Senators spar over Mideast policy
A Canadian senator has all but accused federal Justice Minister and Mount Royal MP Irwin Cotler of running the country’s Middle East policy.
By RON CSILLAG
01 December 2005
Marcel Prud’homme, a longtime anti-Israel gadfly, rose in the Senate last week to ask "whether it is true that the real minister of foreign affairs pertaining to the Middle East, who is vetting every word of every resolution, is not the minister of foreign affairs, Mr. Pierre Pettigrew, but the honourable member from Mont Royal."
Prud’homme, an independent from Quebec appointed to the upper chamber in 1993, wondered whether Cotler, the Jewish member for the Montreal-area riding, "is responsible in cabinet for vetting every word, comma and paragraph of anything pertaining to the Middle East."
Prud’homme’s explosive query began as a tirade against Canada’s votes at a United Nations committee that considered nine Arab-sponsored resolutions condemning Israel.
On Nov. 14, Canada voted against Israel seven times, abstained once, and supported Israel once. That was the day after Prime Minister Paul Martin delivered ringing support for Israel at the United Jewish Communities General Assembly in Toronto.
But Prud’homme chided Canada for its one vote supporting Israel.
"To the embarrassment of many, Canada voted with the Federated States of Micronesia, Marshall Islands, Nauru, Palau, Tuvalu, United States, and Israel," he said.
"In case there is doubt, you vote in good company," Prud’homme continued. "This time, good company abstained from voting. Everyone abstained. Canada is the only country that put its neck out with these great new allies of Marshall Islands, Nauru, Palau, Tuvalu and Micronesia.
"Why were we voting in that manner at the United Nations? Are there any developments I am unaware of, so I can visit these new allies of Canada and ask them what is going on?"
If Cotler is vetting Canada’s Mideast policy, "it is disturbing to know that the minister of foreign affairs has been eliminated."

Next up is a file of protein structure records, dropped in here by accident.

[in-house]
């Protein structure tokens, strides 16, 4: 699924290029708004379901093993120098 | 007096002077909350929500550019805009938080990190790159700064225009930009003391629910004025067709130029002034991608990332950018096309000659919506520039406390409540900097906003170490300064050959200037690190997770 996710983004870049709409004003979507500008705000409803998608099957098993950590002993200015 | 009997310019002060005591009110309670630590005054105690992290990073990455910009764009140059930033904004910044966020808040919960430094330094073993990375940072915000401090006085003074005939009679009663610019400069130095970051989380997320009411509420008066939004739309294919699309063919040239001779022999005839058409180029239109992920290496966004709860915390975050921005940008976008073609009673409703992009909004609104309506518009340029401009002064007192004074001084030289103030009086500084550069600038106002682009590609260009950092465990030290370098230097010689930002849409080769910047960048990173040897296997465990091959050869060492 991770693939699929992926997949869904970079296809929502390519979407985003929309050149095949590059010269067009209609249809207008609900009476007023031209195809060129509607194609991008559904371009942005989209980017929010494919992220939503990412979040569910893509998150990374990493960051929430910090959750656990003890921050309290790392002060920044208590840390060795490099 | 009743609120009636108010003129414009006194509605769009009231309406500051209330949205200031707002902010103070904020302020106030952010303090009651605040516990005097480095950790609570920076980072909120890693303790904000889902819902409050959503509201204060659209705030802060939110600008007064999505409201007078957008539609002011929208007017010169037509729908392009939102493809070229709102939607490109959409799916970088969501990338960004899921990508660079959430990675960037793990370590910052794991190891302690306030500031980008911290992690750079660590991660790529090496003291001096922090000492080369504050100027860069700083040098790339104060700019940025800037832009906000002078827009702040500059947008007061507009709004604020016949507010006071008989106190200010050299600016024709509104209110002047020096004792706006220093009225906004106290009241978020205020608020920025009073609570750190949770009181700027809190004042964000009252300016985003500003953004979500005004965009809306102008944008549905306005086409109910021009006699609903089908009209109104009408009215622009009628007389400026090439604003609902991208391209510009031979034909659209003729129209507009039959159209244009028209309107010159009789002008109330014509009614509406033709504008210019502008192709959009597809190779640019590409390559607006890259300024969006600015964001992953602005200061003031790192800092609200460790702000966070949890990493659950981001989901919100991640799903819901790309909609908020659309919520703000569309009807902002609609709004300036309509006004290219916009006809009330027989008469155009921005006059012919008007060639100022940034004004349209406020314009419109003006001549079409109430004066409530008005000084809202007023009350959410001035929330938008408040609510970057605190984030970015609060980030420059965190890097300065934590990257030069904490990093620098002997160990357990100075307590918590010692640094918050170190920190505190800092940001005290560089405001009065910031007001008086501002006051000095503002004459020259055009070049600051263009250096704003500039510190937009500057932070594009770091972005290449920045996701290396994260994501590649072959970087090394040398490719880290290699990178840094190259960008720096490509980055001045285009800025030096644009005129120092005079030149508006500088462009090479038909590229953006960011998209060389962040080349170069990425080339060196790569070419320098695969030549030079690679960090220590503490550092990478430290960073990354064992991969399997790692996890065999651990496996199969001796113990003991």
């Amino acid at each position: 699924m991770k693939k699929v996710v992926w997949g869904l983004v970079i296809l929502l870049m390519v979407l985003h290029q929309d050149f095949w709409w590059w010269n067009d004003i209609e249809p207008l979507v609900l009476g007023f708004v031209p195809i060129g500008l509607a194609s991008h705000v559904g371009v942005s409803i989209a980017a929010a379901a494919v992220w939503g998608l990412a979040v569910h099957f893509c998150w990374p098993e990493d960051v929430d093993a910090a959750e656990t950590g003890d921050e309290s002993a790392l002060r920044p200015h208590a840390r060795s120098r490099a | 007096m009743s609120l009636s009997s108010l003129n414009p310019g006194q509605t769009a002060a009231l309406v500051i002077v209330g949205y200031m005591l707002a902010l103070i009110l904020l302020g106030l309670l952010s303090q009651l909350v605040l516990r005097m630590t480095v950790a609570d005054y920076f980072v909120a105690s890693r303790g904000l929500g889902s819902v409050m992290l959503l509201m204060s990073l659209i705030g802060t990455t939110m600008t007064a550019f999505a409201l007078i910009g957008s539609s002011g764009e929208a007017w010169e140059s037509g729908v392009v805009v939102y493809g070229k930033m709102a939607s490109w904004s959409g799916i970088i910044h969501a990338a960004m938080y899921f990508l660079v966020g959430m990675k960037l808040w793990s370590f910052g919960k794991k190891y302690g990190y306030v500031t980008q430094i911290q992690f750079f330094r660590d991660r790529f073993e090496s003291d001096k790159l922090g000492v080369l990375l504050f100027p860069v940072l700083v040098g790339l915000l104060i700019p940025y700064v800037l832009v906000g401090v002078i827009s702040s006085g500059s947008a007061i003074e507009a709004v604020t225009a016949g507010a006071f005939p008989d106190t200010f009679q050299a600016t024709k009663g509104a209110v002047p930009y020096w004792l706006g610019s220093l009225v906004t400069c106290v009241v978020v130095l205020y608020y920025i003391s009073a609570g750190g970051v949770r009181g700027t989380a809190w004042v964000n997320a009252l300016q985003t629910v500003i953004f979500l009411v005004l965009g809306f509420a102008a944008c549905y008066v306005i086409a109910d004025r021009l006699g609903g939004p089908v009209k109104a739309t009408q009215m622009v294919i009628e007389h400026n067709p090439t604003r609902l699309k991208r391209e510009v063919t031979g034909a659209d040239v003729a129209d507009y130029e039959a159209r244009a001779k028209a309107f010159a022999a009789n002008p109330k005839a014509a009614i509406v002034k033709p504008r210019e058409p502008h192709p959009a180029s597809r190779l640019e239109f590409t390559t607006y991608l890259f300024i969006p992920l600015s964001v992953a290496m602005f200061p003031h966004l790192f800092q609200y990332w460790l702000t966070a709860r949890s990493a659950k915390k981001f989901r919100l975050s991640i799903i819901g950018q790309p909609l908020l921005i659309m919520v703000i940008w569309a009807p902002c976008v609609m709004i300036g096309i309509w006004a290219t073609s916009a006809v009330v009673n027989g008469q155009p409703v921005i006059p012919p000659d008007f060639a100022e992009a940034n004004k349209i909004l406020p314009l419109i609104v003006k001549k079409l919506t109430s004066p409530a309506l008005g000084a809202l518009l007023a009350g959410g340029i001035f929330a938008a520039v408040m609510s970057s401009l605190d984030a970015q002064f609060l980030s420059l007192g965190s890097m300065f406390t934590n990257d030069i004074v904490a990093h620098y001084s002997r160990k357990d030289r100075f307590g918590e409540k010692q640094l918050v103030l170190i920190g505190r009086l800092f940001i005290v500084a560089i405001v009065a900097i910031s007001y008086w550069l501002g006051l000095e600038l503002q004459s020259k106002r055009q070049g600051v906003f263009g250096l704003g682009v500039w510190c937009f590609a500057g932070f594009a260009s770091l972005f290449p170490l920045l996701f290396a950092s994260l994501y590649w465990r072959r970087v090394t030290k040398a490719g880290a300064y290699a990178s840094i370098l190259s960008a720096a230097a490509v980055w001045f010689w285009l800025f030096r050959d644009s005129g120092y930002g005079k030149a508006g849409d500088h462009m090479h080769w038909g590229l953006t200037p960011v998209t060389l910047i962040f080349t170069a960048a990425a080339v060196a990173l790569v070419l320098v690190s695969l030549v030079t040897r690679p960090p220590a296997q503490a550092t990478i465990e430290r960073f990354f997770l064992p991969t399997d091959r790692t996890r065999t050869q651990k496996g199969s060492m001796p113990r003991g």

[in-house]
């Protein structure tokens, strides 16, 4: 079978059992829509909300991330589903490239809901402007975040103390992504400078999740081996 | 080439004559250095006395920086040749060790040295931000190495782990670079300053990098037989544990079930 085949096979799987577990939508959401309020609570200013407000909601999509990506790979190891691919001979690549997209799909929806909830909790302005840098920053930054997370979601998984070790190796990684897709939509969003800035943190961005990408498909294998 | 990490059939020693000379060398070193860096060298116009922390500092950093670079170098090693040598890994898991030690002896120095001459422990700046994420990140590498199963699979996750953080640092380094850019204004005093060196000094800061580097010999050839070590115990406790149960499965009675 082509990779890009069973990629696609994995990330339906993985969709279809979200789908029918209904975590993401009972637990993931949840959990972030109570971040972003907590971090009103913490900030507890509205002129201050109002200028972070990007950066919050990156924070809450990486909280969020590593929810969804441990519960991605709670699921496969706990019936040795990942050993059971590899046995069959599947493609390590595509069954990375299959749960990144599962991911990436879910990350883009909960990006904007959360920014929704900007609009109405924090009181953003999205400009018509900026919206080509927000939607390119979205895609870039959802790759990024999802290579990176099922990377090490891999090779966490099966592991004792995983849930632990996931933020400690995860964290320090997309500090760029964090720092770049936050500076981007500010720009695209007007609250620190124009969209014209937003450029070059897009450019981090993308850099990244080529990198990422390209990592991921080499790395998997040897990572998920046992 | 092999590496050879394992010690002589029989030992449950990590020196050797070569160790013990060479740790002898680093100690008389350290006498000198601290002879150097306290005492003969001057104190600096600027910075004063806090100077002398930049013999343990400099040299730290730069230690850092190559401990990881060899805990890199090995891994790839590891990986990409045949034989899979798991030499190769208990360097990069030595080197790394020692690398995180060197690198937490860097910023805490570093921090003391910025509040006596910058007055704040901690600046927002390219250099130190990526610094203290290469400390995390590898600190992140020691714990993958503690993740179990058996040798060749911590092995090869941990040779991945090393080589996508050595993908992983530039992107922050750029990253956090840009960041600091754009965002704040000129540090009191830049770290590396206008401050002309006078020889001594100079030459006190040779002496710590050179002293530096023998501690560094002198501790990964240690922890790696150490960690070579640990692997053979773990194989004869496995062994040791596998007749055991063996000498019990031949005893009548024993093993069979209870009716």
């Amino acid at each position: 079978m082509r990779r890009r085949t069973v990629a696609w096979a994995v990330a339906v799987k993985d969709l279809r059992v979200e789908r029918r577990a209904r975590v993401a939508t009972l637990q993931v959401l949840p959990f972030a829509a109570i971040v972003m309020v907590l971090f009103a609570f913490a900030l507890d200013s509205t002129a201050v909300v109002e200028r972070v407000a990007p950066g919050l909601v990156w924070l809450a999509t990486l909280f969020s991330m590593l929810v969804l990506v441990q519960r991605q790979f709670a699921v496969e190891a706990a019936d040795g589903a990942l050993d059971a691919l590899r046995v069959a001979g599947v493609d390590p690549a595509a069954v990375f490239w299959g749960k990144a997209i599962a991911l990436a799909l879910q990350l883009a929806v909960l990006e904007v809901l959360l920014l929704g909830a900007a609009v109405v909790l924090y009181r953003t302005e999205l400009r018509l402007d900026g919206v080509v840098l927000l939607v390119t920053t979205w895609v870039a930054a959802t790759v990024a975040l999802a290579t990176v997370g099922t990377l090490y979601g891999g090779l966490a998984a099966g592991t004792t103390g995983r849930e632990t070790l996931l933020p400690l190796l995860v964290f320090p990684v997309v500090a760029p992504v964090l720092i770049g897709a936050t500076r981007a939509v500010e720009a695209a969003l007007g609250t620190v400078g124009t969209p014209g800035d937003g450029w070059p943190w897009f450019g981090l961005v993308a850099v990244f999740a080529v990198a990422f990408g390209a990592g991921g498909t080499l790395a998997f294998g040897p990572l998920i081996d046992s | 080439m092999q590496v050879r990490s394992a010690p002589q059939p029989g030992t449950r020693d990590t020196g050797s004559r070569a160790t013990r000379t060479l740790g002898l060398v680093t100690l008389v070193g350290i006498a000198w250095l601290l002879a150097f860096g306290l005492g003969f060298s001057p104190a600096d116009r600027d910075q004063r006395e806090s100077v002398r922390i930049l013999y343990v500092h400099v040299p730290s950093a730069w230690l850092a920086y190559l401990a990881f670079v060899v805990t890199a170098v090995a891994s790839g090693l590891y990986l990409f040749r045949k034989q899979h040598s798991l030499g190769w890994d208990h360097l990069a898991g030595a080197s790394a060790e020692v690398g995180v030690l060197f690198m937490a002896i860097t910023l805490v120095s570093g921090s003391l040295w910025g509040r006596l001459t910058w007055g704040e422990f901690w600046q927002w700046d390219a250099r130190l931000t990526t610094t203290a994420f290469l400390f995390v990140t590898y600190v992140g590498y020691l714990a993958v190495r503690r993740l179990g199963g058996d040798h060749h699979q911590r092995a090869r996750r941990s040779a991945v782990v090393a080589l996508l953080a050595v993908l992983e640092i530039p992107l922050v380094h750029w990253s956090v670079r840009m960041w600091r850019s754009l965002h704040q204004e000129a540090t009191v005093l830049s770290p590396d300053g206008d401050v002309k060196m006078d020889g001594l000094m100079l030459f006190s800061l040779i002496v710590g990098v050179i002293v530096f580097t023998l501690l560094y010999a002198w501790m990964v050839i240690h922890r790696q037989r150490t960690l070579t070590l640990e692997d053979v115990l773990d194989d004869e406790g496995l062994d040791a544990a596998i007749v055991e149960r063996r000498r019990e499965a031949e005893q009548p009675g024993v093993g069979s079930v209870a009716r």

At that point, Senator Jack Austin, leader of the government in the Senate, explained that Canada’s UN votes on the Middle East are "based on an attempt to be constructive... We find [the resolutions] lack fairness and balance, so we try to encourage a more innovative approach to drafting these resolutions than has been the case in the past."
Austin said it’s "no secret" that UN resolutions on Israel and the Palestinian question "have been quite polemical and are designed for political positioning rather than based on the merits of issues.
"Canada seeks to have these resolutions based on a pragmatic and reality-driven formula, which allows the parties to enhance the possibility of their dialogue."
Austin said Canada follows a policy of "offering both criticism and support of Palestinian and Israeli practices or their failures to live up to their obligations, and we are consistently strong in condemning acts of terrorism."
Recently appointed Liberal Senator Yoine Goldstein of Montreal replied that Pettigrew would be "particularly disturbed and upset" if he found out that Cotler was setting Canadian foreign policy.
Goldstein asked whether Ottawa follows the policy enunciated by Martin on several occasions that Canada is a friend and ally of Israel.
"Does the government of Canada accept the assertion by [Martin] that Canada and Israel share common values? That is what the prime minister said. Is that the policy that is followed by us in the United Nations and elsewhere?"
Austin replied that what Martin said about Canada’s relationship with Israel or the Palestinians "is the policy of Canada."
Goldstein told The CJN that Prud’homme’s questions about Cotler should not be taken seriously because they are "manifestly ridiculous."
"At least by now he should recognize that he can no longer spout this sort of thing with impunity."
© Canadian Jewish News 2005
Canadian Jewish News, Intenet Edition